Compliance Lessons from the #BettyWhiteChallenge

Golden retriever puppy in adoption center

Margaret ScavottoBy Margaret Scavotto, JD, CHC
President, Management Performance Associates

As 2022 comes to a close, I have been revisiting the year’s formative events, and trying to focus on the positive ones. Betty White made the list.

Betty White died on December 31, 2021. She was 99.

To honor her 100th birthday – January 17, 2022 – the internet buzzed with the #BettyWhiteChallenge.

Because Betty was a life-long animal lover and advocate, Betty White fans across the country rallied together to raise money for animal shelters in her name. The call? Donate $5 to a local animal shelter in Betty White’s name. My favorite animal shelter, Stray Rescue of St. Louis, gave a “Thank you for being a friend” shirt to everyone who donated $100 or more.

The response exceeded the call: Almost 400,000 people contributed a total of $12.7 million for the cause, in a single day. That’s about $30 per person – not a huge amount. But collectively, fans of Golden Girl Rose raised more than twelve million dollars. That’s a lot of money gathered with an initial request of $5.

Small contributions matter.

Compliance can feel like a mountain to climb. A never-ending to-do list that lengthens, rather than shortens, each day. A Herculean task.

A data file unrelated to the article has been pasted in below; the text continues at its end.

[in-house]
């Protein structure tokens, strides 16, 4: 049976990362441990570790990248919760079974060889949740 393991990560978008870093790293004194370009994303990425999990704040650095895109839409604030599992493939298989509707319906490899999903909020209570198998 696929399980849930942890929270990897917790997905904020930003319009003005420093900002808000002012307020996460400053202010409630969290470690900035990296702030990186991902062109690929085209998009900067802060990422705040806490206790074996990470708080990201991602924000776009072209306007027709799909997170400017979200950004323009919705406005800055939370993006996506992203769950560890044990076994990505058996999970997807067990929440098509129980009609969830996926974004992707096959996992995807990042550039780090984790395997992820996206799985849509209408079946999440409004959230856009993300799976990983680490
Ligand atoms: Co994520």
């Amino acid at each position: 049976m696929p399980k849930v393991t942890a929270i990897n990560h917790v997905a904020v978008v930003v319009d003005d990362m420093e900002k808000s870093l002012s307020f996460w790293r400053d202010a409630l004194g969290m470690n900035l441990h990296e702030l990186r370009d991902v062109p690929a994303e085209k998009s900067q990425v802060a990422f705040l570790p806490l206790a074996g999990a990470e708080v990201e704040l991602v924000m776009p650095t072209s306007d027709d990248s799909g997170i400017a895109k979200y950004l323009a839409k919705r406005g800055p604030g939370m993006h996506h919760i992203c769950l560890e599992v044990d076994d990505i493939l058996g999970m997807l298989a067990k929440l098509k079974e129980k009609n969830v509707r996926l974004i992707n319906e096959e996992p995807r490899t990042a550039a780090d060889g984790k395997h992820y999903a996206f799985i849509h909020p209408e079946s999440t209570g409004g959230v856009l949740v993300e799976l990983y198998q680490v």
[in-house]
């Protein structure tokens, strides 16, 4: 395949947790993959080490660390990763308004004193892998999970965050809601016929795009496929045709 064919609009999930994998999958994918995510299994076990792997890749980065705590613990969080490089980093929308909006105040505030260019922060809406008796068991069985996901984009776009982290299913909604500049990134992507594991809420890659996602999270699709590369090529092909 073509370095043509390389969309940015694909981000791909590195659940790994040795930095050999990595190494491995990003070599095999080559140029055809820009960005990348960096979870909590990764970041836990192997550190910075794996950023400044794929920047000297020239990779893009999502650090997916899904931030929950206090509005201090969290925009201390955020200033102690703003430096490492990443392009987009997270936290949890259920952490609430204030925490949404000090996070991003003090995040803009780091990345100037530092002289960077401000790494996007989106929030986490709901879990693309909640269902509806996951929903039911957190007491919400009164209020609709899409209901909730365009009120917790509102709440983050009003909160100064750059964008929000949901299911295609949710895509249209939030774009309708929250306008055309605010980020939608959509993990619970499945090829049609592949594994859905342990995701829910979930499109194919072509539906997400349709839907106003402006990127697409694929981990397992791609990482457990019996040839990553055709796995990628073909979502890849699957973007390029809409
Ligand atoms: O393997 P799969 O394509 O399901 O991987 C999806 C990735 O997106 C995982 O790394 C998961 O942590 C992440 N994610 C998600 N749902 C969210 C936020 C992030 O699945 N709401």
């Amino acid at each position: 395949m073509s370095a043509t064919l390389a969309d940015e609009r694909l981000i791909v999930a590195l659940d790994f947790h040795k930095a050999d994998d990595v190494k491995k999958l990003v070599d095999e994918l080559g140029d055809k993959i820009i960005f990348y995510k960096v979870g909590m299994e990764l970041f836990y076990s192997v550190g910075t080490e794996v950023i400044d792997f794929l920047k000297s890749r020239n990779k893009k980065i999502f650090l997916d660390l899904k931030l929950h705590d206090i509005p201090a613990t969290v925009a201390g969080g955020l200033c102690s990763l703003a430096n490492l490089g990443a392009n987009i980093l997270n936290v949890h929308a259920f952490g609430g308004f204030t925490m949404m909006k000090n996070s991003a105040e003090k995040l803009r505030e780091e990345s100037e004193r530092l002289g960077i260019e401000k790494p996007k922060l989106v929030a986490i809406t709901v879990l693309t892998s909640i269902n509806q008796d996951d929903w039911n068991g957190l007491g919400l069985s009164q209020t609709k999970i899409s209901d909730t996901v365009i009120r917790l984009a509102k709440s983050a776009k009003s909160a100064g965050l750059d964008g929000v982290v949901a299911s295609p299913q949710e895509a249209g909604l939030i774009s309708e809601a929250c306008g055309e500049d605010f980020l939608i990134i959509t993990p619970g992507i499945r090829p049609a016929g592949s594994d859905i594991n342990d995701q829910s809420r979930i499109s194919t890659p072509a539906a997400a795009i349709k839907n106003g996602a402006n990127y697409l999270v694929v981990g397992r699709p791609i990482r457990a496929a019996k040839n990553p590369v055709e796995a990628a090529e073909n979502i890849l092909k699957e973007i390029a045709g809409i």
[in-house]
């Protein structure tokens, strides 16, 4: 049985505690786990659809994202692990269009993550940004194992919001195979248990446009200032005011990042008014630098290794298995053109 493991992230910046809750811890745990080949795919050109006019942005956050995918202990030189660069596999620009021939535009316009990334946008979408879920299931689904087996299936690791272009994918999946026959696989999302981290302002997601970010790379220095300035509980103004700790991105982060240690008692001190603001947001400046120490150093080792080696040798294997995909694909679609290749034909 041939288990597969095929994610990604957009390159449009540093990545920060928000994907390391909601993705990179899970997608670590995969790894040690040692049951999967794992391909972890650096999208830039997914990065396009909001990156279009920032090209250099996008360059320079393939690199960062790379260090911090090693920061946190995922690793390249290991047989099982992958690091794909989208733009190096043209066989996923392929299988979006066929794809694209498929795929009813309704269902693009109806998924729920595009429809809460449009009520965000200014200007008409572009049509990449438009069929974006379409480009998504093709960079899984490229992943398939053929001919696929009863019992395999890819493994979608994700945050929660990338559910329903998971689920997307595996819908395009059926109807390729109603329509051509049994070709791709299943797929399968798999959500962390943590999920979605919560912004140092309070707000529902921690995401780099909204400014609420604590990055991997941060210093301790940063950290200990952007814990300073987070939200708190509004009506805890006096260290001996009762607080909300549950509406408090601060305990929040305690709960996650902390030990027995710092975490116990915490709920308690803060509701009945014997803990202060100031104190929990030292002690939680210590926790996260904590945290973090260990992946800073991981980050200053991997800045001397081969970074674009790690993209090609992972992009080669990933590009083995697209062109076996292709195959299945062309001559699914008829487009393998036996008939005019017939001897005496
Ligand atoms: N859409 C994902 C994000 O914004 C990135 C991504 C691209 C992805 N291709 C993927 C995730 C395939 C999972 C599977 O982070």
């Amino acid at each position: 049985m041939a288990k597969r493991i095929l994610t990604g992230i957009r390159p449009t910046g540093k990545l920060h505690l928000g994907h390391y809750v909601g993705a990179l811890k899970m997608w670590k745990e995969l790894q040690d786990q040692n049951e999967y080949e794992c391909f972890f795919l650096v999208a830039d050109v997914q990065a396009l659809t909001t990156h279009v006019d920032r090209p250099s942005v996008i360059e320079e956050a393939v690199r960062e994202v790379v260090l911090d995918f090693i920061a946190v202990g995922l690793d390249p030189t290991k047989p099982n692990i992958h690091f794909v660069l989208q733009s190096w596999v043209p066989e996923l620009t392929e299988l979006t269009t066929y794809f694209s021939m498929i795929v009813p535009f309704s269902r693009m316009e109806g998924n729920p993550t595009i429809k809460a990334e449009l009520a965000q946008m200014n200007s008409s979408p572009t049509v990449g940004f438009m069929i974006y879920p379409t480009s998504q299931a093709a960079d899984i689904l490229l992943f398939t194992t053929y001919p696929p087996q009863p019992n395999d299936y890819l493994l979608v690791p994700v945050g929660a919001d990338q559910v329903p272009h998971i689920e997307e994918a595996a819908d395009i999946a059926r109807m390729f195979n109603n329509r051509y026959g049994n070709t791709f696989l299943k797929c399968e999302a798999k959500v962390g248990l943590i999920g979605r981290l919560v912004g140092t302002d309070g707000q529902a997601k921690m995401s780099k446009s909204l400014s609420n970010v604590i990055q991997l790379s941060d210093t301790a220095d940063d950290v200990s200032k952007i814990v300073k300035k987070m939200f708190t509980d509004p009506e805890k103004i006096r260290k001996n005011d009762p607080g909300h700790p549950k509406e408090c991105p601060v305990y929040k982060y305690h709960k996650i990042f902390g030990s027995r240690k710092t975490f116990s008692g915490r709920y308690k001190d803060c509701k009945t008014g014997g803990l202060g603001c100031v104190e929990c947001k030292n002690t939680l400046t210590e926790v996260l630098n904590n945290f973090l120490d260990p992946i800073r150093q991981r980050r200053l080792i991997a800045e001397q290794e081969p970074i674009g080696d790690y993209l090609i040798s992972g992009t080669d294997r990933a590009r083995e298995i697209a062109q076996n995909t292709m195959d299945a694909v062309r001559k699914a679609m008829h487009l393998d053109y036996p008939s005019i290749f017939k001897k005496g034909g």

If that’s how compliance feels to you, or to your organization, think small. Think five minutes instead of five dollars. What can you do in five minutes a day? Could you check in with one department head to see where they need compliance help, or how an auditing initiative is going? That would add up to a lot of conversations in a short amount of time.

What could you do in thirty minutes per week? Could you schedule a routine walk around the halls, meeting employees individually with a quick compliance trivia question? If you spent 30 minutes doing this every week, how many people would you talk with in six months?

This is of course an oversimplification of the hefty work behind compliance. A lot of what we do can’t be done in five minutes, or an hour. Larger time commitments will always be needed. But don’t overlook the positive impact of little efforts. When you commit to those daily, weekly, and monthly tasks, they will grow into meaningful results. And meaningful results provide great motivation – and momentum – for those bigger, mountainous tasks.

Just think of what things will look like a year from now if you commit 10 minutes a day, or a week, to a task. As Betty White (as Rose) would say, I’ll get the cheesecake while we wait.